6.4. On going through the prescription of ‘fees for professional services’, it emerges that the definition given in clause (a) of the Explanation is exhaustive and not inclusive. It is manifest that payment to Gazal group cannot be considered as a quid pro quo for rendering services in the carrying on of any legal, medical, engineering or architectural profession or profession of accountancy or technical consultancy or interior decoration or advertising. What remains for consideration is the last part of the definition of ‘Professional services’ being: ‘such other profession as is notified by the Board for the purposes of section 44AA or of this section.’ Section 44AA discusses about ‘any other profession as is notified by the Board in the official Gazette.’ Rule 6F of the Income-tax Rules, 1962 covers, inter alia, ‘film artist’, which term has been defined in clause (c) of the Explanation to Rule 6F(2) as under:-
“(c) “film artist” means any person engaged in his professional capacity in the production of a cinematograph film whether produced by him or by any other person, as—
(i) an actor;
(ii) a cameraman;
(iii) a director, including an assistant director;
(iv) a music director, including an assistant music director;
(v) an art director, including an assistant art director;
(vi) a dance director, including an assistant dance director;
(vii) an editor;
(viii) a singer;
(ix) a lyricist;
(x) a story writer;
(xi) a screen play writer;
(xii) a dialogue writer; and
(xiii) a dress designer.”
6.5. A perusal of the definition of ‘film artist’ given in Rule 6F divulges that it refers to any person who is engaged in his professional capacity in the production of a cinematograph film whether or not produced by him in the capacity of an actor; a cameraman; a director, including an assistant director; a music director, including an assistant music director; an editor etc. also including `a singer’. No doubt `a singer’ is also included within the definition of a ‘film artist’ but, the condition precedent for such inclusion is that such a singer should be `engaged in his professional capacity in the production of a cinematograph film’. Unless `a singer’ is so `engaged in his professional capacity in the production of a cinematograph film’ whether or not produced by him, he cannot be considered as a ‘film artist’ for the purposes of Rule 6F and, in turn, section 194J of the Act.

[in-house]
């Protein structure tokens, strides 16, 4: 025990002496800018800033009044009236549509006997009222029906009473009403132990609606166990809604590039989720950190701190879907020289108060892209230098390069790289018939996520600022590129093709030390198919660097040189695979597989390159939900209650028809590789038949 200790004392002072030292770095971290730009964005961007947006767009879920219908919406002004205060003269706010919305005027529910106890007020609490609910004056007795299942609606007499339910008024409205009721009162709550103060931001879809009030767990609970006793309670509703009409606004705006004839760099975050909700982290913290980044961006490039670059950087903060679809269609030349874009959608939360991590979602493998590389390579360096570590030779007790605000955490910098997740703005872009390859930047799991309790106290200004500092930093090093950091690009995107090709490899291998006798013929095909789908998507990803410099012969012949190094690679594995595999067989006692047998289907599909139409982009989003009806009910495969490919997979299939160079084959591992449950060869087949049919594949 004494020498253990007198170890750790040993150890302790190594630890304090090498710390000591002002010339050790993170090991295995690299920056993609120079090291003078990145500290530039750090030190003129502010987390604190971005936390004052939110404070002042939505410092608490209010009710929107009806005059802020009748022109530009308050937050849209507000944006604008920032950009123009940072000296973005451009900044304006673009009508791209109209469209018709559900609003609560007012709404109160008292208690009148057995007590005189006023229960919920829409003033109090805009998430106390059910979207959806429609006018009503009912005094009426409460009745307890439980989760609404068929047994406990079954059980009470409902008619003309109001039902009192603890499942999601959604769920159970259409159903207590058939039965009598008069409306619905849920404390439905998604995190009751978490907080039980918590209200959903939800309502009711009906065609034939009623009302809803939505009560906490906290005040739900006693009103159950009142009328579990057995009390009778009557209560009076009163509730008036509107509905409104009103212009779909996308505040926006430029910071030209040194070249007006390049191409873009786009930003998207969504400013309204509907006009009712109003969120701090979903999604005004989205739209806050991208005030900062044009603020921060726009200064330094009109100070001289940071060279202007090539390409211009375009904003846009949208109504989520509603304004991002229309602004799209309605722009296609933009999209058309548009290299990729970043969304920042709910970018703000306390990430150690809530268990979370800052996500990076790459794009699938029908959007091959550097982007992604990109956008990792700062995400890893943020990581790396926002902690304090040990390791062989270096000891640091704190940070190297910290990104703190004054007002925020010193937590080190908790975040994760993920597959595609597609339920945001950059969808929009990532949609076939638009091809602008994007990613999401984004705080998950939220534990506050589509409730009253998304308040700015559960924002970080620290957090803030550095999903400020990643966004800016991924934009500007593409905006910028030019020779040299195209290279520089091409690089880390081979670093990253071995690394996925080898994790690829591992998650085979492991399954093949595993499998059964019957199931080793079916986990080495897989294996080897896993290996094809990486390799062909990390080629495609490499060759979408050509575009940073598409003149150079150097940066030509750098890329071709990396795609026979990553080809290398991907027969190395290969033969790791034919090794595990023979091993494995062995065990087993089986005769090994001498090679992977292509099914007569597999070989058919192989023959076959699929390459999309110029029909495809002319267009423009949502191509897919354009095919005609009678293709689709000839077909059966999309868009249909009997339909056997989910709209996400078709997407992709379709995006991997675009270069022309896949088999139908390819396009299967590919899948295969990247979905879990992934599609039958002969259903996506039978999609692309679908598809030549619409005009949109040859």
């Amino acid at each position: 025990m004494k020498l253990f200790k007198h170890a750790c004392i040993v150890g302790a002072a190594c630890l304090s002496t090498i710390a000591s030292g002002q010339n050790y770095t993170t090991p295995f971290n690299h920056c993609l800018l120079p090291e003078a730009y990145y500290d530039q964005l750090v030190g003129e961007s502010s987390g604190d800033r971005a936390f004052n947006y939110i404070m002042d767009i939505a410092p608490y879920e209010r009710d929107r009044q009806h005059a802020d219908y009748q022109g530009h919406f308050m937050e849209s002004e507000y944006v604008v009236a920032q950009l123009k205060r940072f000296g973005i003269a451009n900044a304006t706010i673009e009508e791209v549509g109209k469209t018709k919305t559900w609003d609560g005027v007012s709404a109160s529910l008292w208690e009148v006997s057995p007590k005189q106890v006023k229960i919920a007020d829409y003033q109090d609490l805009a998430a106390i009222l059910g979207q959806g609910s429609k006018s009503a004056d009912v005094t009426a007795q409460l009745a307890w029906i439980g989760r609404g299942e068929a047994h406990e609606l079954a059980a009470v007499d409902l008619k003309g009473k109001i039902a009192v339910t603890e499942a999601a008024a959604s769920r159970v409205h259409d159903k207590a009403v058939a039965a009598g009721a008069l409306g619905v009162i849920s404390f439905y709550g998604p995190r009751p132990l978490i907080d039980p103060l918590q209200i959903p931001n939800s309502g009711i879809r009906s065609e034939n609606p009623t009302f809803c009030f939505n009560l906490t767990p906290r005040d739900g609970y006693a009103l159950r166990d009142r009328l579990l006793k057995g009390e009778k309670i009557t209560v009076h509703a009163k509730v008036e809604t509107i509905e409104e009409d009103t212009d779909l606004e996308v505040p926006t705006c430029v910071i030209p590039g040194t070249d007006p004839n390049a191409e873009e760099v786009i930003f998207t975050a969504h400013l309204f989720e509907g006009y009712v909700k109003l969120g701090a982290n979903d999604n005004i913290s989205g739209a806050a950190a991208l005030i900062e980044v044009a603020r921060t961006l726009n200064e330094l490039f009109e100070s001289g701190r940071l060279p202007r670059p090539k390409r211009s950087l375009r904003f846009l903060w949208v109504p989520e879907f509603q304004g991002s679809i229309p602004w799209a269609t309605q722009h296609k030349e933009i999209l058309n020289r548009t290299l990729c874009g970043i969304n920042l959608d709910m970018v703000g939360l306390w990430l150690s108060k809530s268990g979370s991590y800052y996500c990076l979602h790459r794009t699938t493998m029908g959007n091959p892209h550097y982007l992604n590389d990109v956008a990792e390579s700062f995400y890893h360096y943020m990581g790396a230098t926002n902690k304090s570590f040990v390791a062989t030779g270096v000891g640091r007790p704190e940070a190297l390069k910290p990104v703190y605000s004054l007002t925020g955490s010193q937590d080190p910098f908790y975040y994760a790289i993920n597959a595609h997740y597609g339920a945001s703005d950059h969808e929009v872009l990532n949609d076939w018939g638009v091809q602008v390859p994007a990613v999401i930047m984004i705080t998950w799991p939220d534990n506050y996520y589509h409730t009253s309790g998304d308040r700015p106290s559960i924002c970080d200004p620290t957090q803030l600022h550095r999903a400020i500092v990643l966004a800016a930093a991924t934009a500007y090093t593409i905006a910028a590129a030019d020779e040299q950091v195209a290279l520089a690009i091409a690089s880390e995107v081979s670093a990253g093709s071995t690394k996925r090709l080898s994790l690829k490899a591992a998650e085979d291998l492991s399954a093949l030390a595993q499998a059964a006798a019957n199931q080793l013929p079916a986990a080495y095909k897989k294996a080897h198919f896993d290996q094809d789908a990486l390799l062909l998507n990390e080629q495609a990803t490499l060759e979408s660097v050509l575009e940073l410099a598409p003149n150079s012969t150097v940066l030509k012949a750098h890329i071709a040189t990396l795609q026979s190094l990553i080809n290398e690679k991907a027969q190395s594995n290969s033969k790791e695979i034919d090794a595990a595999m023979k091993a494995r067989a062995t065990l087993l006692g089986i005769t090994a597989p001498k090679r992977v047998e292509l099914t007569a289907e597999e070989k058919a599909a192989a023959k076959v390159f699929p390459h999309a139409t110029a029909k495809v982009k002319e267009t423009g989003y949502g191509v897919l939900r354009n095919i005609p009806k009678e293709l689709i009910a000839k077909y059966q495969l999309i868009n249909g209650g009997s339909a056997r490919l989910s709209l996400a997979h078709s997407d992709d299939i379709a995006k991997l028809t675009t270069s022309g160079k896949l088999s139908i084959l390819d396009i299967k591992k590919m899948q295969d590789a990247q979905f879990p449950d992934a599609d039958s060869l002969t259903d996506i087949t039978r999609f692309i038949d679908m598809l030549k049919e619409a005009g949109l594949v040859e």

6.6. While analyzing the Agreement between the assessee and Gazal group, we have noticed that there is no production of any cinematograph film during the performance by the Gazal group, which is simply a live event and can be amplified throughout the premises of the hotel. There is no clause in the Agreement which permits the assessee-hotel to shoot the performance given by the Gazal group and use it for any performance thereafter. Since Gazal group is giving simplicitor live performance, which is not even captured, what to talk of resulting into any production of cinematograph film, we hold that it cannot be considered to have rendered any ‘Professional services’ requiring deduction of tax at source u/s 194J of the Act from the payments made by the assessee to them. We, therefore, overturn the view taken by the authorities below in this regard and hold that the provisions of section 194J are not applicable. Ex conseqenti, the deduction of tax at source u/s 194C is in order. The assessee succeeds.